Keith A. Thompson and his danceTactics company show an excerpt from Thompson’s A Piece of Hamlets’ Machine, which premiered earlier this year. Based on Heinrich Müller’s The Hamletmachine, Thompson’s work uses dense text and physicality in a mix of Shakespeare, post-war culture and the absurd, set to live music composed and performed by violinist Regina Sandowski. Emily Berry shows an excerpt from her new work, Spin Art, inspired by the classic “spin art” craft where kids add color and glitter to moving paper. Berry’s dancers spiral, fling, turn and fly through space, creating a variety of patterns and asymmetries. Jin Ju Song-Begin’s Imaginary Landscapes is a work in progress in which dancers explore a foreign space through their bodies. Their movements becomeo a sort of language for understanding the flow of time, patterns and symmetry as well as discovering possibilities in distortion and overlapping.

Fridays at Noon tickets are $5 and can be purchased in advance online or at the 92Y Box Office in the lobby.

 

Wednesdays, Ongoing

ISRAELI FOLK DANCE – OPEN SESSION

From the early evening and into the wee hours of the next morning, folk-dance masters Ruth Goodman and Danny Uziel lead the Israeli folk-dance party that has become a staple of the folk-dance scene among the cognoscenti. Call the Israeli Folk Dance Hotline at 212.415.5737 for schedule updates.

 

DOUG VARONE AND DANCERS IN RESIDENCE AT 92Y

Join Doug Varone and his exceptional dancers for performances, open rehearsals and workshops during their sixth year in residence at 92Y. Master classes for pre-professionals and professionals. For further information call 212.415.5553.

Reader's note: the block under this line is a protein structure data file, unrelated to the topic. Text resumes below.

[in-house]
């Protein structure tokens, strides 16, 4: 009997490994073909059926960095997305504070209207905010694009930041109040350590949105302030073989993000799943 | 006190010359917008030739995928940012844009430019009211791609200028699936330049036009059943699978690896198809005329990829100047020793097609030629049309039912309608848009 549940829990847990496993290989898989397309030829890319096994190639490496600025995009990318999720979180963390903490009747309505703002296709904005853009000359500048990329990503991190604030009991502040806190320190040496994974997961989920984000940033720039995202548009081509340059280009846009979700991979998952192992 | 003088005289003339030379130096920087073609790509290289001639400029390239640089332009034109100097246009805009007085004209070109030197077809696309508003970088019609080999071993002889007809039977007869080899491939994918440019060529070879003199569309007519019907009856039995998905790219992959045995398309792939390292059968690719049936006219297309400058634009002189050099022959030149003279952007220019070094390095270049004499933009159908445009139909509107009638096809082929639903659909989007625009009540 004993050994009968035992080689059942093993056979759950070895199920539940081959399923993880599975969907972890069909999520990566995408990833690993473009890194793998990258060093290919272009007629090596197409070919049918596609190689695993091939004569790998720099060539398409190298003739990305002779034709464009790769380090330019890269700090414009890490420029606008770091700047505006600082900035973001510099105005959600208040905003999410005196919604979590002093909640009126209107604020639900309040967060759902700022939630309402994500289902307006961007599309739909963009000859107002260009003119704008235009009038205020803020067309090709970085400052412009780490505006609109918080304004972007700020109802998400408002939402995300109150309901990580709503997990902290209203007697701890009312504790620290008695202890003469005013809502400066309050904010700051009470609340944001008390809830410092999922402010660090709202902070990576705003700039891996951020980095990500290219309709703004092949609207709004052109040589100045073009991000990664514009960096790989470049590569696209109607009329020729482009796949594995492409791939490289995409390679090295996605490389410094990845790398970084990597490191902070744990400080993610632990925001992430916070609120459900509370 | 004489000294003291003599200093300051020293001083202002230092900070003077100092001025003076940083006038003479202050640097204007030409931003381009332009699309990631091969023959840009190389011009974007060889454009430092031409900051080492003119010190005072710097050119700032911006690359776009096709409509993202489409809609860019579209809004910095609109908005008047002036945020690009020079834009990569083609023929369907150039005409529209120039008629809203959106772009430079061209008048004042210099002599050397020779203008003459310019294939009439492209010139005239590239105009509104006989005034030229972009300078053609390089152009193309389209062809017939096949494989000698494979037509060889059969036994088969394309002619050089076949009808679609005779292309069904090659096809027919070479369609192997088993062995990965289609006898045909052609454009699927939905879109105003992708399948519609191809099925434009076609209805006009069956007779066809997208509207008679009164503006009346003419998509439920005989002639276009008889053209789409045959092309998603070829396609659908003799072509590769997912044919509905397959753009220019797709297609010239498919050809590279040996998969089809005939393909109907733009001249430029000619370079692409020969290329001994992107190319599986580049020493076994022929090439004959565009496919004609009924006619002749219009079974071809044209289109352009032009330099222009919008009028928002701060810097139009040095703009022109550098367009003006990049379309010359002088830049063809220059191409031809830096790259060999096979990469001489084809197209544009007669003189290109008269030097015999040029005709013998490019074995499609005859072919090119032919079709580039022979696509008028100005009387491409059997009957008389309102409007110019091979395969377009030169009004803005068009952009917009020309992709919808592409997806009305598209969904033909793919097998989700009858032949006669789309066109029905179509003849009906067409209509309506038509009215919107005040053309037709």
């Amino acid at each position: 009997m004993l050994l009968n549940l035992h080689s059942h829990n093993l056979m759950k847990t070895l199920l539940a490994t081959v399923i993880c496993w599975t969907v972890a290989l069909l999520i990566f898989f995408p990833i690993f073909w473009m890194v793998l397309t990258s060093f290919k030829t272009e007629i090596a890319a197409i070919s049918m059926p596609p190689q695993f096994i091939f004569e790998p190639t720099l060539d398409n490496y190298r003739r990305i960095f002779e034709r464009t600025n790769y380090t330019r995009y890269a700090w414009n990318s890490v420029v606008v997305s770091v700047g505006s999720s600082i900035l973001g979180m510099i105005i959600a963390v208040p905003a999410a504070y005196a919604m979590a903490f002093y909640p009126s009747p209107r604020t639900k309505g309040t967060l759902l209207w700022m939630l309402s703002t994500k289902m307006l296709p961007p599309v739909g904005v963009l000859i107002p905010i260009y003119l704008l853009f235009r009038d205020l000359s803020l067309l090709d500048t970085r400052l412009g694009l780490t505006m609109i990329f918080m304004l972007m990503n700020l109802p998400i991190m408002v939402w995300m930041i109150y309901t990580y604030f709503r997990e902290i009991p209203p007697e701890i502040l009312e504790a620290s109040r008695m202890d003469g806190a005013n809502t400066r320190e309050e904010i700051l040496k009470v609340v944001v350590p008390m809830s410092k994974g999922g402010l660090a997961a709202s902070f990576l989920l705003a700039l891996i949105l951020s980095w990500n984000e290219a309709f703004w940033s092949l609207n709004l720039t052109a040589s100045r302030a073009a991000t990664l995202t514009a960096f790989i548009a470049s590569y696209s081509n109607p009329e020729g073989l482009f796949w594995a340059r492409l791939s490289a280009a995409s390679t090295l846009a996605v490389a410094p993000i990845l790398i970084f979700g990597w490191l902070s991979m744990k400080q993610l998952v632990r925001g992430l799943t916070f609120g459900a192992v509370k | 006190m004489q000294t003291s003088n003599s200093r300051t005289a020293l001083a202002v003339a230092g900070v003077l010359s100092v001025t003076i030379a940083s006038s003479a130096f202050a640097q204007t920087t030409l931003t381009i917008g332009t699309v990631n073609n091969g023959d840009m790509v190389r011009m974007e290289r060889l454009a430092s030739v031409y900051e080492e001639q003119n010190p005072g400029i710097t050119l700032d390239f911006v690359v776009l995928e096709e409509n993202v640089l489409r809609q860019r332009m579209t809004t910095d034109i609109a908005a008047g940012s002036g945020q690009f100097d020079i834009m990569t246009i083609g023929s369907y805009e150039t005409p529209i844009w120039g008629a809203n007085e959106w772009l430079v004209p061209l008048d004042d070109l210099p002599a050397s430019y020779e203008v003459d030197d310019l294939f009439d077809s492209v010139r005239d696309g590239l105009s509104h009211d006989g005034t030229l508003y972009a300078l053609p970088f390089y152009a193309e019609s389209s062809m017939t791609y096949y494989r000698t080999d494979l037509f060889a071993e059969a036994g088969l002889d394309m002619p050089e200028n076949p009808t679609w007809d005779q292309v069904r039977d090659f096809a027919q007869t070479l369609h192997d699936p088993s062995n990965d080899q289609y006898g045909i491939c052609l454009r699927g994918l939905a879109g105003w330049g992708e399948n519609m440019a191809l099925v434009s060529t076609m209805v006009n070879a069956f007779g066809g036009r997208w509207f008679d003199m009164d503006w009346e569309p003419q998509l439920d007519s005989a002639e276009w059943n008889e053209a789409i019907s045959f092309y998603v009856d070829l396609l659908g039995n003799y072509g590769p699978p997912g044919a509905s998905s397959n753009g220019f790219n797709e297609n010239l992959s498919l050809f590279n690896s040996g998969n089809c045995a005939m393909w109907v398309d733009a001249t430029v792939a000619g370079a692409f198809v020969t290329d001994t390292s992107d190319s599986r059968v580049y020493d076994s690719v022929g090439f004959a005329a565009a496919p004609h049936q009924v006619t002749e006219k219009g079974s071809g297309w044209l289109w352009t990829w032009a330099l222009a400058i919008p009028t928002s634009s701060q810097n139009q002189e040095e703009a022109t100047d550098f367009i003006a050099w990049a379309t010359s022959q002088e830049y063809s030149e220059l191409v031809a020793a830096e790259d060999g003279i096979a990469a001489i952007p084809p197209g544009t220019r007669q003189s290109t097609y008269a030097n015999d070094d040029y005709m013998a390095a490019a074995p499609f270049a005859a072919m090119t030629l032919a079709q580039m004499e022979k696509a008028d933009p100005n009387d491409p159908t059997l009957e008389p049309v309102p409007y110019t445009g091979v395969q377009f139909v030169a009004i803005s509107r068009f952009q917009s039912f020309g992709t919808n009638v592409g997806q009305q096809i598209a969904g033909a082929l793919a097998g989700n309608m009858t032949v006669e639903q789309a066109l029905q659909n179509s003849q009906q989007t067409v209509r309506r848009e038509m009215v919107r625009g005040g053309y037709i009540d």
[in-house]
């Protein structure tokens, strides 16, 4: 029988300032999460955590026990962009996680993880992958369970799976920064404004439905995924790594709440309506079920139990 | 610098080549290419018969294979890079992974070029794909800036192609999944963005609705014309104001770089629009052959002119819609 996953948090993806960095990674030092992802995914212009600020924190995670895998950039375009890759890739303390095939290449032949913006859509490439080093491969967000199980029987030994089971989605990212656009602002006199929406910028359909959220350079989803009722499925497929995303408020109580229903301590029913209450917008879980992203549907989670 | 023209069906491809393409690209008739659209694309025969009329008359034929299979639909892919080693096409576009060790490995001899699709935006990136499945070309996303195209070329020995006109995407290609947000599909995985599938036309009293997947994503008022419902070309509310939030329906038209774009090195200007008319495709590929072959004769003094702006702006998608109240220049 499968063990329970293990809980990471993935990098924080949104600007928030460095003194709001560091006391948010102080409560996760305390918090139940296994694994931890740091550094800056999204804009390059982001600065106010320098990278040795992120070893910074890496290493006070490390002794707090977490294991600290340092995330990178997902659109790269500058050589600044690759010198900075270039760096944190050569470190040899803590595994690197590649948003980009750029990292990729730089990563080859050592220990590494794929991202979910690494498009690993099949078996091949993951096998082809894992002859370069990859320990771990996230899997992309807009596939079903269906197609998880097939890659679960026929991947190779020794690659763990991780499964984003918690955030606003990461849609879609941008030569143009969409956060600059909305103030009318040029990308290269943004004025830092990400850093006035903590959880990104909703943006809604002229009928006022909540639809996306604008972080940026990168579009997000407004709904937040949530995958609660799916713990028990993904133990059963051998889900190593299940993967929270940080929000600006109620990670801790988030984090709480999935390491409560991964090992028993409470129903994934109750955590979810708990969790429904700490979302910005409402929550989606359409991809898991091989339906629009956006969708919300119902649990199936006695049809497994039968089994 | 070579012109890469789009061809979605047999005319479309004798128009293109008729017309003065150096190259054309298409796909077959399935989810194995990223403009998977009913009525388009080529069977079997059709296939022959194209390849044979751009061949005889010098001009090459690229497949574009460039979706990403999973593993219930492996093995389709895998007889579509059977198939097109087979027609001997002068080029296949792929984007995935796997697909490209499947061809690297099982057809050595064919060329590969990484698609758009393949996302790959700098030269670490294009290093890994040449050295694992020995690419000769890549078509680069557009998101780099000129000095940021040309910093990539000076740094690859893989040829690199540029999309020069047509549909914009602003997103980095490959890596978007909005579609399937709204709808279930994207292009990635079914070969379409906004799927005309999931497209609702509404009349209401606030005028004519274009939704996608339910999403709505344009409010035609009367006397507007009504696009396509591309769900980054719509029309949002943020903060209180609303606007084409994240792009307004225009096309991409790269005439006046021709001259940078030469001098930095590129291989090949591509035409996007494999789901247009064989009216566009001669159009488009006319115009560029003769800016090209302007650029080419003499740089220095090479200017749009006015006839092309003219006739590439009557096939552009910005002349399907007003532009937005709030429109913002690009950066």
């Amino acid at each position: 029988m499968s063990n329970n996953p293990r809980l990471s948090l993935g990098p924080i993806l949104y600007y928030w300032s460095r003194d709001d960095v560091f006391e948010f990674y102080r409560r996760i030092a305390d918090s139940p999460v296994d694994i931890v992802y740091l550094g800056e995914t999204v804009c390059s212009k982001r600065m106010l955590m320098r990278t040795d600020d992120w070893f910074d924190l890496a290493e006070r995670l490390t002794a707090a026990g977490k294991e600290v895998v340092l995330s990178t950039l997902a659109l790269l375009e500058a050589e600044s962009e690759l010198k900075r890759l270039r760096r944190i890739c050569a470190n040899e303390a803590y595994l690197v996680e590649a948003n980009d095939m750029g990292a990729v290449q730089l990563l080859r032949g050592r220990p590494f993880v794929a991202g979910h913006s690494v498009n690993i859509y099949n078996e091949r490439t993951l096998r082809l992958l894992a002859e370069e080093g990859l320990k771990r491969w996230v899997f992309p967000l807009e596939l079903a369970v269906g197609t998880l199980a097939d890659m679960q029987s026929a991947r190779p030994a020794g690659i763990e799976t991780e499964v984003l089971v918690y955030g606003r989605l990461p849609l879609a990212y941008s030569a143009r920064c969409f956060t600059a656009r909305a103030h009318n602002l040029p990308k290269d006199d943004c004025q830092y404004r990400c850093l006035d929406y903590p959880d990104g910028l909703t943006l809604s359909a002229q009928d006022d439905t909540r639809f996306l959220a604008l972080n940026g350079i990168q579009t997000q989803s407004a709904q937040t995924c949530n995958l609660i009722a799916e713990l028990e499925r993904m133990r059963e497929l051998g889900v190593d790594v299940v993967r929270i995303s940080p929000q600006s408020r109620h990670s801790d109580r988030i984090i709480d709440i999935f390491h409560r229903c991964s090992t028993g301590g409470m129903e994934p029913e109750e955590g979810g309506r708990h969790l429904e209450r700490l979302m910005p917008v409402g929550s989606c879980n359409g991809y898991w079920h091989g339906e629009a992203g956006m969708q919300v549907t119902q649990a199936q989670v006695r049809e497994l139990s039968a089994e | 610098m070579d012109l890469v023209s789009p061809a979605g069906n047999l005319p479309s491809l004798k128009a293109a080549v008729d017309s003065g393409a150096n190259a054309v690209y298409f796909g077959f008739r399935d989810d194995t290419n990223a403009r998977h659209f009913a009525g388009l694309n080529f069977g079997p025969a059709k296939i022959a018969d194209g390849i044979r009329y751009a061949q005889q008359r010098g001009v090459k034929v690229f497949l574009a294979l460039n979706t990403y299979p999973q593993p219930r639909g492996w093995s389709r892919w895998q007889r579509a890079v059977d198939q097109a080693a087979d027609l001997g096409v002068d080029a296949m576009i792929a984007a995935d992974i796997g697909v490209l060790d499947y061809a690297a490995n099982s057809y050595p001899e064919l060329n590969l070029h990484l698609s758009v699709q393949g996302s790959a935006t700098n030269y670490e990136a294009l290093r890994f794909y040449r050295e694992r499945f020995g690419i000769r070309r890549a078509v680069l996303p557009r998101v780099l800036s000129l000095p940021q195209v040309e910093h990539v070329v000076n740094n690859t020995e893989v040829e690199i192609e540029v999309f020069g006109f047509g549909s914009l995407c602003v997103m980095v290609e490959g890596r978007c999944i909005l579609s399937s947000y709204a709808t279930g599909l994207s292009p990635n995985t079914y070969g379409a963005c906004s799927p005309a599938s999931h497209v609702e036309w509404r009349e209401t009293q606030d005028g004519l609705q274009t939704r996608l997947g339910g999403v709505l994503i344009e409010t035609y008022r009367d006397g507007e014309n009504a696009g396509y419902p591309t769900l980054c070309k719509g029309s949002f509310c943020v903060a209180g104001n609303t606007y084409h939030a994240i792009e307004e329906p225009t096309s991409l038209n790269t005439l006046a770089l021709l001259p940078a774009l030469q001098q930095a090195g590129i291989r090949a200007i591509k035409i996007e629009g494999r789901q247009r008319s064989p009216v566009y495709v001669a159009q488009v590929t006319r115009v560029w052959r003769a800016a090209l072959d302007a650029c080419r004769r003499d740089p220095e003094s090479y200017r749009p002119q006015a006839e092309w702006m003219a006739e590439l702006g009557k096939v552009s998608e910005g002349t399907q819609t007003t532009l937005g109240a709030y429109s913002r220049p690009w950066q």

In 1935, what became 92nd Street Y’s Harkness Dance Center provided a home to the fledgling American modern dance movement and its leader, Martha Graham. In the decades that followed, every great American dancer and choreographer – visionaries including Alvin Ailey, Merce Cunningham, Jerome Robbins, Agnes de Mille, Robert Joffrey and Donald McKayle – spent time at 92Y, building the foundation for modern dance as we know it. Through the generous support of the Harkness Foundation for Dance, the Dance Center continues this proud tradition of dance teaching, creation and performance, serving the professional world and the community at large. Technique classes range from ballet and modern dance to hip-hop and Flamenco. Rounding out the program are several performance programs including the annual 92nd Street Y Harkness Dance Festival; a professional development program for dance educators; and several teen dance troupes. For more information, please visit http://www.92y.org/dance.

 

92Y is a world-class nonprofit community and cultural center that connects people at every stage of life to the worlds of education, the arts, health and wellness, andJewish life. Through the breadth and depth of 92Y’s extraordinary programs, we enrich lives, create community and elevate humanity. More than 300,000 people visit 92Y’sNew York City venue annually, and many more join us through digital and social media, live webcasts of events, and an extensive archive of stage programs and original content produced for the web, all available on 92YOnDemand.org. A proudly Jewish organization since its founding in 1874, 92Y embraces its heritage and enthusiastically welcomes people of all backgrounds and perspectives. For more information, visit www.92Y.org.